The London success of David Grindley’s 2004 revival of “Journey’s End,” R.C. Sherriff’s 1929 play set in the British trenches during WWI, illustrated the slow-burning drama’s capacity to resonate with audiences 75 years on. The politics, technology, media management and basic tools of war may have changed, but the drama’s insights into the psychological toll of battle and the courage and endurance of its soldiers seem more trenchant than ever in the emotionally wrenching production’s recast Broadway transfer.
The play should be a dusty relic given its single setting and archetypal characters; its focus not on ordinary soldiers but on privileged, mainly middle-class officers; and its unhurried setup and almost plotless action. And given the extent to which Sherriff allows the numbing monotony of trench life to permeate the dramatic fabric, it should — and at times does — drift toward tedium.
But Grindley’s exacting staging never shrinks from these potential stumbling blocks. He methodically follows the playwright’s careful blueprint, secure in the knowledge that when the drama’s inactivity detonates into emotional rawness, the effect will be devastating.
The production demands patience and alertness from its audience. Given the shadowy beauty of Jason Taylor’s dim lighting and the claustrophobic confines of Jonathan Fensom’s meticulously realistic, low-ceilinged dugout set, it may also require a certain amount of squinting from the mezzanine. But rarely does a play that initially seems so phlegmatic acquire such visceral power as it progresses — crescendoing in a stunning final tableau.
Which is not to say there isn’t room for growth in a cast that’s sturdy if not exemplary. Sherriff’s drama and Grindley’s approach both call for the utmost naturalism. While the performances are focused and effective, there’s still too much evidence of acting — too many signs of mastering accents, defining characters, nailing speeches.
As last season’s revival of Clifford Odets’ “Awake and Sing!” in this same theater showed, writing from this period requires fluency in a language full of stilted rhythms and antiquated idioms. Both plays also require well-oiled ensemble synchronicity. The cast of “Journey’s End” hasn’t quite captured yet the awkward oneness of men living shoulder-to-shoulder with each other and their fear in cramped quarters. But they’re not far off.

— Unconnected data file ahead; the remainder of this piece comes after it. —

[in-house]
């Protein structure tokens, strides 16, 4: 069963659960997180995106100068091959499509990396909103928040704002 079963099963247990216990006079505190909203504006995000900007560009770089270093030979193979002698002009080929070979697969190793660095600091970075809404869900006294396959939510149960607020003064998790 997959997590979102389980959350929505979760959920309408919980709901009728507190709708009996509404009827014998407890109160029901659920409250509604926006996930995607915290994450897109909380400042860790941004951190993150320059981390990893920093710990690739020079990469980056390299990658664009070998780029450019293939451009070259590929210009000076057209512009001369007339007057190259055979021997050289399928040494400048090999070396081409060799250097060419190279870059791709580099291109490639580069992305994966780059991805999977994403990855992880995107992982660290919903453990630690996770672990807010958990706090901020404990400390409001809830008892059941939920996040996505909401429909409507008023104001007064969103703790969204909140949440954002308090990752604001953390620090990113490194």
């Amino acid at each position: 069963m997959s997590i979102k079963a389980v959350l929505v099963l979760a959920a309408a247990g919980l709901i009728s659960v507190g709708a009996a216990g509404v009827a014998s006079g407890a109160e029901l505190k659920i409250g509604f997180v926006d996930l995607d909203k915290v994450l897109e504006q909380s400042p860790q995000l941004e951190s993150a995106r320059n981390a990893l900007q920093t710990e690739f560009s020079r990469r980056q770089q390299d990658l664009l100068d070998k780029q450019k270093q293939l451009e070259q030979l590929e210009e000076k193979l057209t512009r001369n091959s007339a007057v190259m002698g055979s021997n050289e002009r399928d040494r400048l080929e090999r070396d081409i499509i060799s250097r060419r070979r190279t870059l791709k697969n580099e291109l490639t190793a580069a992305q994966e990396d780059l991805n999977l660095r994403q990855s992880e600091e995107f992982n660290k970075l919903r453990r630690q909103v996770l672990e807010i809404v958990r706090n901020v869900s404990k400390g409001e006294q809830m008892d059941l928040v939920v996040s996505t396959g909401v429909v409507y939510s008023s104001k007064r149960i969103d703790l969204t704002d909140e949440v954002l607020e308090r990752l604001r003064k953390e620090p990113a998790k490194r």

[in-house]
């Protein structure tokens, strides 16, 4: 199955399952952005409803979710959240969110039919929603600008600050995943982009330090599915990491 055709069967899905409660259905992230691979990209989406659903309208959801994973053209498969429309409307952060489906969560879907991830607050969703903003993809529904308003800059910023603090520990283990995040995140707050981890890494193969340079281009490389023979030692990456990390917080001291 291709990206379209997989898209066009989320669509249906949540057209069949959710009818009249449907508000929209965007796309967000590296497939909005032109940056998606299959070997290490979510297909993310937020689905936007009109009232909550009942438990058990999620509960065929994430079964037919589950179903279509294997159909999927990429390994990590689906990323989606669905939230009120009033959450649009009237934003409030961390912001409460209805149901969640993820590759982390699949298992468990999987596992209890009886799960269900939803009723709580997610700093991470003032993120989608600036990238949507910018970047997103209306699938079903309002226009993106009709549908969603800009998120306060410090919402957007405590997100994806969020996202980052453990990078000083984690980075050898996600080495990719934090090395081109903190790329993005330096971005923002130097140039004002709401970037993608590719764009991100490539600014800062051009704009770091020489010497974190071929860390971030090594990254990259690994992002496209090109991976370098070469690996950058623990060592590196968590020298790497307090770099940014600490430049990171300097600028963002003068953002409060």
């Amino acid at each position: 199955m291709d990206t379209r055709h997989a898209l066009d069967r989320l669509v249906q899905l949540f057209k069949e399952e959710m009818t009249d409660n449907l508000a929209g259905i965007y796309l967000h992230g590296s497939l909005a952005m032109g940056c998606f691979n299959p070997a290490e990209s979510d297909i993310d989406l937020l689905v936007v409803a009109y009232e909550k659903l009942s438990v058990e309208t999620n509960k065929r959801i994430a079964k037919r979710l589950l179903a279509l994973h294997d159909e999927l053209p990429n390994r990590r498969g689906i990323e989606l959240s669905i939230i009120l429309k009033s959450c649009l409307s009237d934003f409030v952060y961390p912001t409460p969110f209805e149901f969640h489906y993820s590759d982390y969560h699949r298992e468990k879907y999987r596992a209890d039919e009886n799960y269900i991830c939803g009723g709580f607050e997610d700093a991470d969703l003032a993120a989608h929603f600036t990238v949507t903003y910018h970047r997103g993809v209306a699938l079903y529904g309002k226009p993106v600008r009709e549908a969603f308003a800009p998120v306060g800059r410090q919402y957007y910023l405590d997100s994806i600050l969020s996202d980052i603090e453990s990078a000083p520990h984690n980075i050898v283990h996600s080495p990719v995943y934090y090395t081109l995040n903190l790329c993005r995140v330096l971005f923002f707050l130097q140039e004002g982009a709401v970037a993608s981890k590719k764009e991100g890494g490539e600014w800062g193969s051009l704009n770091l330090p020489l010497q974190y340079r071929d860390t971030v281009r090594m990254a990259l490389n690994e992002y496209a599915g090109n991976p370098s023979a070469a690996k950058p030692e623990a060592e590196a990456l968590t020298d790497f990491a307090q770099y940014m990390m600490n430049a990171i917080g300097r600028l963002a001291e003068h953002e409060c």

In the central role of Capt. Stanhope, Brit actor Hugh Dancy, with his matinee-idol good looks, credibly embodies the idea of the most handsome, popular lad at school, a star of the rugby and cricket fields who inspires hero worship in his younger friend, 2nd Lt. Raleigh (Stark Sands).
Much of the drama’s conflict early on is fueled by Stanhope’s anger when Raleigh is assigned to his company near St. Quentin, France. Stanhope is unofficially engaged to Raleigh’s sister back home, and, painfully aware of the changes wrought in him by nearly three years of commanding a unit at the front, he fears Raleigh will write to her about his copious intake of whiskey and growing irascibility.
This sense of war as a mutating force that can alter good men into demon-plagued wrecks is strongly conveyed in the writing and in Dancy’s febrile performance. He cranks up into states of extreme agitation and intensity, spewing bitter poison yet never losing sight of the compassionate man beneath the tightly wound surface.
Sands, too, is ideally cast. While the actor’s name sounds like it belongs on a porn star or a Bond girl, his face is pure boyish innocence. Fresh out of school and green to the horrors of war, Raleigh is ill-equipped to comprehend his friend’s hardened behavior, and Sands makes the doomed soldier’s bewilderment heart-breaking.
There’s also nuanced work from Boyd Gaines as former schoolmaster Lt. Osborne, whose reading material of choice, “Alice’s Adventures in Wonderland,” echoes the surreal nature of going underground to a nightmare world. Gaines expands his range as this profoundly decent man, struggling to maintain the appearance of calm that helps to stabilize the younger officers. He’s central to some of the play’s most penetrating scenes.
Jefferson Mays brings understated humor as the ingratiating cook, and John Ahlin contributes another droll characterization as amiable Trotter, a rotund second lieutenant who disguises thoughts of mortality with appreciation of simple pleasures like food, drink and gardening.
While Trotter’s accent identifies him as the only officer from the working class, that stiff-upper-lip proclivity to make polite small talk rather than confront terrifying reality is a common trait in Sherriff’s portrait of tested resilience. “There’s nothing worse than dirt in your tea,” observes Osborne stoically in the opening scene. The soldiers’ almost laughably chipper language — sprinkled with terms like “Righto,” “Old boy,” “I say” and “Simply topping” — makes the awareness of the fear churning underneath more distressing.
Aided immeasurably by Fensom and Taylor in evoking the inescapable tension of trench warfare, Grindley’s direction is measured and purposeful, never pushing too hard. By the time, during the climactic German offensive, when the grenade blasts and gunfire are amplified to such deafening levels that the theater seems to shake and the empty dugout set becomes choked with smoke and dust, it’s impossible to remain unmoved.
While it was intended not as a condemnation of war but as a salute to the men Sherriff fought beside during WWI, “Journey’s End” inevitably bristles with a sense of the human cost and futility of violent conflict. With no sign of the war in Iraq abating, and a government seemingly anxious to fire up another one in Iran, it encourages audiences to reflect deeply on their personal response to war, underscoring how far removed any reaction is from the direct experience.